The Chair commented that the Committee Report to the House would have to include those issues which the Committee felt should be dealt with by the Rules Committee.
Clause 9: Attendance of members before Court
The phrase "or criminal proceedings" has been inserted in subclause (1).
The Chair pointed out that the provisions of this clause applies to a member where the member is required to attend a court as a witness in criminal proceedings. However it is applicable to a member in civil proceedings when the member is required to attend as either the witness or defendant.
Clause 10: Giving evidence of proceedings
The phrase "House or" has been inserted in this clause.
Chapter 4: Disciplinary action against members for contempt of Parliament
Clause 12: Disciplinary action against members for contempt
Adv Meyer noted that the phrase "in terms of" has been substituted by "referred to in" in subclause (2) and that "caution" has been removed from subclause (5). The phrases "A formal warning" , "or the House" and "or the suspension for a specified period" have been inserted in subclause (5) and the word "National" in subclause (6). A new provision has been inserted as subclause (4) and the word "Legislature" has been substituted by "House" in subclause (13) and the phrase "or a joint meeting of the Houses" inserted.
He proposed that the phrase "the Constitution and" in subclause (1) be removed.
The Committee accepted the proposal.
The Chair said that it should be borne in mind that the new subclause (4) relates to what is known as double jeopardy. Therefore this provision explicitly states that the fact that Parliament is dealing or has dealt with the matter against a member does not preclude a criminal investigation or even a proceeding to be instituted against such member.
Clause 13: Conduct constituting contempt
Adv Meyer said that "the Legislature" has been substituted with "a House" in par (c) and the phrases "or the Houses" and "or a breach or abuse of parliamentary privilege" have been inserted in paragraphs (c) and (d) respectively. "Punishable misconduct" has been omitted since they felt that there is not any real difference between it and the word "contempt".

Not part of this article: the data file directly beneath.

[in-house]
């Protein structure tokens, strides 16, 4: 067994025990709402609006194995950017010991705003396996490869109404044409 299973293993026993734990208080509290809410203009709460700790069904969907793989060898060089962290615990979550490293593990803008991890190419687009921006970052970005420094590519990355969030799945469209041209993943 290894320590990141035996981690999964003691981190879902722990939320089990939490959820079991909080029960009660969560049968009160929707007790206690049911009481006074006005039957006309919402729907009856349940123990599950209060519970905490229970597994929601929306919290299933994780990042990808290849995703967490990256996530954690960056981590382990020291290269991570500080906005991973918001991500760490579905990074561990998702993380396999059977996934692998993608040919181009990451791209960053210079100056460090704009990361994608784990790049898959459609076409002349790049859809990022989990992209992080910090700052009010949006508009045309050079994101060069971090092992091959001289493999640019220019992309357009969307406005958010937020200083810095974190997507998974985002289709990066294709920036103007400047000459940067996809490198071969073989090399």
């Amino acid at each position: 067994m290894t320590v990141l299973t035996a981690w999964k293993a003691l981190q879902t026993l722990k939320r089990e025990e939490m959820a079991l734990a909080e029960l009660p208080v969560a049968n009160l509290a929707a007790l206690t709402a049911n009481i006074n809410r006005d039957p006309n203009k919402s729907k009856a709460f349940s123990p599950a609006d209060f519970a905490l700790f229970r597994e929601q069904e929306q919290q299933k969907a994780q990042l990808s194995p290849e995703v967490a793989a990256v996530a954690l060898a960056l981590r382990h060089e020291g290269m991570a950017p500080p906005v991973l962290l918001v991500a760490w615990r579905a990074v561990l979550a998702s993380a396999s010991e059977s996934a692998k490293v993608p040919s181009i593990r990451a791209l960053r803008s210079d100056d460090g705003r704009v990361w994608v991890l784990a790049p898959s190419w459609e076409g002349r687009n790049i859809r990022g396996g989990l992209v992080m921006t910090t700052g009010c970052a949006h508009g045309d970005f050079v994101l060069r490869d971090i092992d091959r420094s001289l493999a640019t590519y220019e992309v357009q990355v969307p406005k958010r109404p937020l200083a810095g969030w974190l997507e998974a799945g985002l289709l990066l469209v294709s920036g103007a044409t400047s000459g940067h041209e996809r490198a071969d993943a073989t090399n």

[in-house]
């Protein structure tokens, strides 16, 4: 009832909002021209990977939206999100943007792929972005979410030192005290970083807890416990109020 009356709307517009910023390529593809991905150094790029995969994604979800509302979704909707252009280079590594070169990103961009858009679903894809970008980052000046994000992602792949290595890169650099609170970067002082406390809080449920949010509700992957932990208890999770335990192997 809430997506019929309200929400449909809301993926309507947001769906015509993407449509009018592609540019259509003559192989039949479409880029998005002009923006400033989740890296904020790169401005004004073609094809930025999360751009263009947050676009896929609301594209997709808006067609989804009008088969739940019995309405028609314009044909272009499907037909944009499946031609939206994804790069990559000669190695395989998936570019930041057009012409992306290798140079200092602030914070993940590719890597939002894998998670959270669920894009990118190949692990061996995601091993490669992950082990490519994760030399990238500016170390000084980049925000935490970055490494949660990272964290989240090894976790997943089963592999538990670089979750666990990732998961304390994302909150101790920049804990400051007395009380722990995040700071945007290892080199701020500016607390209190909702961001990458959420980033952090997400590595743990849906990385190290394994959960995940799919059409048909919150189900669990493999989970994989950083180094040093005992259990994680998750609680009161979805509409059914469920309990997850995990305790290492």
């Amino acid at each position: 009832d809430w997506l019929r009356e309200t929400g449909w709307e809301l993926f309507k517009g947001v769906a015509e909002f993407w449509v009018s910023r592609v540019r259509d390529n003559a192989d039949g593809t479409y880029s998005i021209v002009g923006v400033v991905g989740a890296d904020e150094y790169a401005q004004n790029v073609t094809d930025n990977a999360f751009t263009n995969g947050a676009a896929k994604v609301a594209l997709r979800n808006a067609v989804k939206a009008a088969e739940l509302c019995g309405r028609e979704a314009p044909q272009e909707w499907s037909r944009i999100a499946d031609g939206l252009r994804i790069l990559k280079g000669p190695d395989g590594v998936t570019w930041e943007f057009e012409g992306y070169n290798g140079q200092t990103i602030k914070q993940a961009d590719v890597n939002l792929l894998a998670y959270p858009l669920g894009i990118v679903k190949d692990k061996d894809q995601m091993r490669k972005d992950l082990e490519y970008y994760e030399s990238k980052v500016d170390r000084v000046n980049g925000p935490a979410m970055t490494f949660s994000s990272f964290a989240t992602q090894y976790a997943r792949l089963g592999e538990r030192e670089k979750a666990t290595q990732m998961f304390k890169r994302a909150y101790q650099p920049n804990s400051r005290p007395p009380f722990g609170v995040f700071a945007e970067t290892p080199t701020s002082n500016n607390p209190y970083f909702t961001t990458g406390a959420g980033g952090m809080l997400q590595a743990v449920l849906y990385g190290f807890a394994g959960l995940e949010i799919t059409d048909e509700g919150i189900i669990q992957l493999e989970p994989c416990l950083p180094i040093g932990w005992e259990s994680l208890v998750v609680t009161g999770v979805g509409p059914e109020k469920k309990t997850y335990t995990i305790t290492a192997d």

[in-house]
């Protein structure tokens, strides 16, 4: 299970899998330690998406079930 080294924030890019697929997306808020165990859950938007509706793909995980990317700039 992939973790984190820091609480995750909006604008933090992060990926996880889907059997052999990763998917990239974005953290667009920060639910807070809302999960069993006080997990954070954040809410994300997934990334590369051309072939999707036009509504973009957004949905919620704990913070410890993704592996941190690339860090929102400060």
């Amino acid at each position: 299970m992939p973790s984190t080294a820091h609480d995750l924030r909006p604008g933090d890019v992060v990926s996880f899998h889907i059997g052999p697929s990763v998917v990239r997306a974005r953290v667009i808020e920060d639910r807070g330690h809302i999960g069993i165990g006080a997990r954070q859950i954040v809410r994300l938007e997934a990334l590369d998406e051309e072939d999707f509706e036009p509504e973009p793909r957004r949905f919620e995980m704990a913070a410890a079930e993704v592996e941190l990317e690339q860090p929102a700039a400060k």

The Chair felt that the Committee should leave it up to the Standing Committee on Rules to come up with the definition of the phrase "a breach or abuse of parliamentary privilege".
However, Mr Eglin disagreed as he felt that it was not appropriate for one parliamentary committee to create an offence and thereafter leave its determination to another committee.
The Chair accepted the contention and said that members would thus have to come up with such a definition. In doing so, members should also consider whether it would be proper to include the elements of punishable misconduct to the crime of contempt or whether they should form part of a crime of offence.
Chapter 5: Witnesses
Clause 14: Summoning of witnesses
Adv Meyer noted that "Parliament" and "after consultation" have been substituted with "a House" and "with the concurrence", respectively, in subclause (2).
Clause 15: Examination of witnesses
"Parliament" has been substituted by "a House" in par (a) and the phrase "subject to any limitationâ€¦that a witness may be required to produce" has been added to par (b).
The Chair said that the members at the workshop felt that it was necessary that a limitation be inserted in par (b) so as to guide the questioning of the witnesses. This limitation on the manner in which the witnesses are questioned is also recognised in other jurisprudence such as that of England.
Clause 16: Privilege of witnesses